Being a part of a team means more than simply putting on a uniform. Every cheerleader knows that a team means having others there to support you on and off the sidelines. It is a bond that gives individuals the chance to build on each other to achieve a common goal. For one young Monroe cheerleader, the word “team” has its own special meaning.
At age 8, Madison Smallwood was diagnosed with a type of bone cancer called Osteosarcoma. This news may have sidelined her from cheering but it was not going to beat her. Madison was ready to battle her cancer and she was not going to have to do it alone. The Monroe Wee Hornet cheerleaders stepped in immediately to support their teammate as she prepared to fight this disease. As a result, Team Madison was created with a purpose of supporting Madison and her family. Madison’s squad proudly wore blue and gold Childhood Cancer Awareness hair ribbons with a pink M for their teammate. They even had a large Team Madison banner printed and hung at every game so that Madison could be present in some way. The few times Madison was able attend, her teammates stayed by her side the whole game.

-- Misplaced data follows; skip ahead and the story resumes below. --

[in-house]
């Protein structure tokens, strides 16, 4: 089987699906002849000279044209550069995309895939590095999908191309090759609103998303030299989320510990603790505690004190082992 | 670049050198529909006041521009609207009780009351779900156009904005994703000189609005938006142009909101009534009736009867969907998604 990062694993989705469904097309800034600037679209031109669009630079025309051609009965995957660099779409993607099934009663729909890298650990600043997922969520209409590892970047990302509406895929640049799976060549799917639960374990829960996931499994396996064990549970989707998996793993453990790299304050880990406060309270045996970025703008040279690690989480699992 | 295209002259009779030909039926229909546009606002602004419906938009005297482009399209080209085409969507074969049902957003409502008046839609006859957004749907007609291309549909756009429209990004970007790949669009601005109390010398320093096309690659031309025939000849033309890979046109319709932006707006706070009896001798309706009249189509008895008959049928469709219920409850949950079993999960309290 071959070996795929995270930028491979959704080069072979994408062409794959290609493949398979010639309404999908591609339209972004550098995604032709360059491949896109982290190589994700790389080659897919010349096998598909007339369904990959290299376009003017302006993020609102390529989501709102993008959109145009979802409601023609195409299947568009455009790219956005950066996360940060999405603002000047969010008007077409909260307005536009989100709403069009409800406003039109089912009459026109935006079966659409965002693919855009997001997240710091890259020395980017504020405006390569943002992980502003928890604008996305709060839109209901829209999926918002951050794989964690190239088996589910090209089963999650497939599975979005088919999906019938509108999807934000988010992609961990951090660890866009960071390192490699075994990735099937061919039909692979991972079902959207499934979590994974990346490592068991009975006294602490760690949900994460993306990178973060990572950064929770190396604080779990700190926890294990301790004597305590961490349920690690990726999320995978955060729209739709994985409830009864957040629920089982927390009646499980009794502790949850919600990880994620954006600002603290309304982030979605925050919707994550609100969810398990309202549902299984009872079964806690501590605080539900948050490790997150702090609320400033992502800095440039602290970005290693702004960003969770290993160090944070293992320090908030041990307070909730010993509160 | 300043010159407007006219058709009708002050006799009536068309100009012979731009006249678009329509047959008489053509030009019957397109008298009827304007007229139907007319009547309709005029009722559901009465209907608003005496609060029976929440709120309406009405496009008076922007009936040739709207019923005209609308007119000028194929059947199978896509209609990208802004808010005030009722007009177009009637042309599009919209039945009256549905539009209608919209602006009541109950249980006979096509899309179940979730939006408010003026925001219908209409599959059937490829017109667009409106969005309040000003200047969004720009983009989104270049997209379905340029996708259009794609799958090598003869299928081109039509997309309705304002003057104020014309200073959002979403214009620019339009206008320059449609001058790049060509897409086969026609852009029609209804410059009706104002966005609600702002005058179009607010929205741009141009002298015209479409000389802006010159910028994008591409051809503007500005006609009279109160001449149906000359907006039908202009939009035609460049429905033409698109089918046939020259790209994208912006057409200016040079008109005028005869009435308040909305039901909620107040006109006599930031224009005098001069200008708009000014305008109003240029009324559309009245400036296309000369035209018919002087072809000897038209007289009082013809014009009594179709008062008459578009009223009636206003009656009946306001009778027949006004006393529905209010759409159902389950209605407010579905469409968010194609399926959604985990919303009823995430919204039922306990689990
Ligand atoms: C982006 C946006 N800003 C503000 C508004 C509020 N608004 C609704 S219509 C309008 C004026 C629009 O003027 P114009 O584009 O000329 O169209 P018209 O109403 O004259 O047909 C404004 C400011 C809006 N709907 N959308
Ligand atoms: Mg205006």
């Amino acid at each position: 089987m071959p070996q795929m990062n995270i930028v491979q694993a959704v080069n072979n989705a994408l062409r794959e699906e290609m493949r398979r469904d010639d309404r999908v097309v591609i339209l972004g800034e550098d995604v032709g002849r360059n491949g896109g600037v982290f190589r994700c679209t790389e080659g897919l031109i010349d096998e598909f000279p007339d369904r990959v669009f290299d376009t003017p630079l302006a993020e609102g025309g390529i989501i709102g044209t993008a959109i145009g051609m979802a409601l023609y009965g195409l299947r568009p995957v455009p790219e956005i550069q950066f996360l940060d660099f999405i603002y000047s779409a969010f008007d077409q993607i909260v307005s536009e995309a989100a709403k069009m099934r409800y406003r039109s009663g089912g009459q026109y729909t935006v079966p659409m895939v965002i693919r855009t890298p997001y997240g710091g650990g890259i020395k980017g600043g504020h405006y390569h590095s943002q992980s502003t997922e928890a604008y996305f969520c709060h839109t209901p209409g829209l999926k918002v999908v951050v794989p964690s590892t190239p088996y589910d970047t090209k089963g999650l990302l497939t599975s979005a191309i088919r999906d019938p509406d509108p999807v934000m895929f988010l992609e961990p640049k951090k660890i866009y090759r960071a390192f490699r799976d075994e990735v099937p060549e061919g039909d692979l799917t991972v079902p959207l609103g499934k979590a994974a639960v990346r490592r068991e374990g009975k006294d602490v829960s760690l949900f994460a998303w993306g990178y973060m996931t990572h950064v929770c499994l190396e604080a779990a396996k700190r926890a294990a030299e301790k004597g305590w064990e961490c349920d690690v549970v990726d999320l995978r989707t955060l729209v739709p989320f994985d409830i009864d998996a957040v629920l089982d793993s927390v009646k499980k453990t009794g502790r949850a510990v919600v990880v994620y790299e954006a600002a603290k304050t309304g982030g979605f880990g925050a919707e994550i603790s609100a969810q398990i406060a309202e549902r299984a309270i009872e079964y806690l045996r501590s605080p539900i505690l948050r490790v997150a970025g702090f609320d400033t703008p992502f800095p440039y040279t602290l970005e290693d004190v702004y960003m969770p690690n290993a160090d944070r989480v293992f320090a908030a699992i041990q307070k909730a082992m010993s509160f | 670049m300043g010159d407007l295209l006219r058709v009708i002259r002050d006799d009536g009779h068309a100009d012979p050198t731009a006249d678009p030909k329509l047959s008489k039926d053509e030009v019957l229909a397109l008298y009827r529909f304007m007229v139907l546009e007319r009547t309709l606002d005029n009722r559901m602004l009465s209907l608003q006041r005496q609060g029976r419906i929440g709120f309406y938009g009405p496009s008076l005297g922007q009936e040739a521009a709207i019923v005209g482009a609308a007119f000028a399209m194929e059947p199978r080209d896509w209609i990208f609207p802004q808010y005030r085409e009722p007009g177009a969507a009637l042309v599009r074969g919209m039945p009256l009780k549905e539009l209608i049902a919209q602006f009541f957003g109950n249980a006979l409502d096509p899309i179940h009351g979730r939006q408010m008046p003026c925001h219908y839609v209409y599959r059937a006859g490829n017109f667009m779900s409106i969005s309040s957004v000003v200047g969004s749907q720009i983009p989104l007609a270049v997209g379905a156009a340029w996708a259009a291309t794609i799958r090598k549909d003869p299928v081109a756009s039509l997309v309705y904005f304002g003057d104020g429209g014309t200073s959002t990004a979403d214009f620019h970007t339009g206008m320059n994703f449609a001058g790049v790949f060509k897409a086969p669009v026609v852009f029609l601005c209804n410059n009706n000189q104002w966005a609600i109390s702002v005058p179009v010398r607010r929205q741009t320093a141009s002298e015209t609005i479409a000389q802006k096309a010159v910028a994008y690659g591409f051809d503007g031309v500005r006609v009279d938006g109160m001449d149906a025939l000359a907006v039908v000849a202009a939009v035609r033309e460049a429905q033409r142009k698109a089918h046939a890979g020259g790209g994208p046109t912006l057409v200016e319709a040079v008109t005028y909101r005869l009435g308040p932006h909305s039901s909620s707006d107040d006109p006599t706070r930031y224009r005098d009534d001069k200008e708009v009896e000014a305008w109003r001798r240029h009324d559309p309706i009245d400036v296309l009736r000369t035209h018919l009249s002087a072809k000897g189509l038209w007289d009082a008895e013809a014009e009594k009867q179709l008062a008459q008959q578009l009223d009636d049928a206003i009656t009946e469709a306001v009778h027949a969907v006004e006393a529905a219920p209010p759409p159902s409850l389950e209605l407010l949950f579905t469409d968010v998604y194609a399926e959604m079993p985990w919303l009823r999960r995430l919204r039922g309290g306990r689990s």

Team Madison not only extended to her cheer squad but also the entire Monroe Pee Wee program. When another child in the community was diagnosed with cancer, the support for Childhood Cancer Awareness gained even more momentum. From football players painting gold childhood cancer awareness ribbons on helmets, to fundraisers and gift baskets, the Monroe community joined Madison’s Team wholeheartedly. Even opposing teams joined the fundraising efforts with concession stand sales.
Through Team Madison’s kindness and support a difference was made in the life of a young girl who got dealt a difficult hand. Today Madison has entered a stage of remission and still enjoys cheering with her squad. With her team by her side, nothing can stand in her way.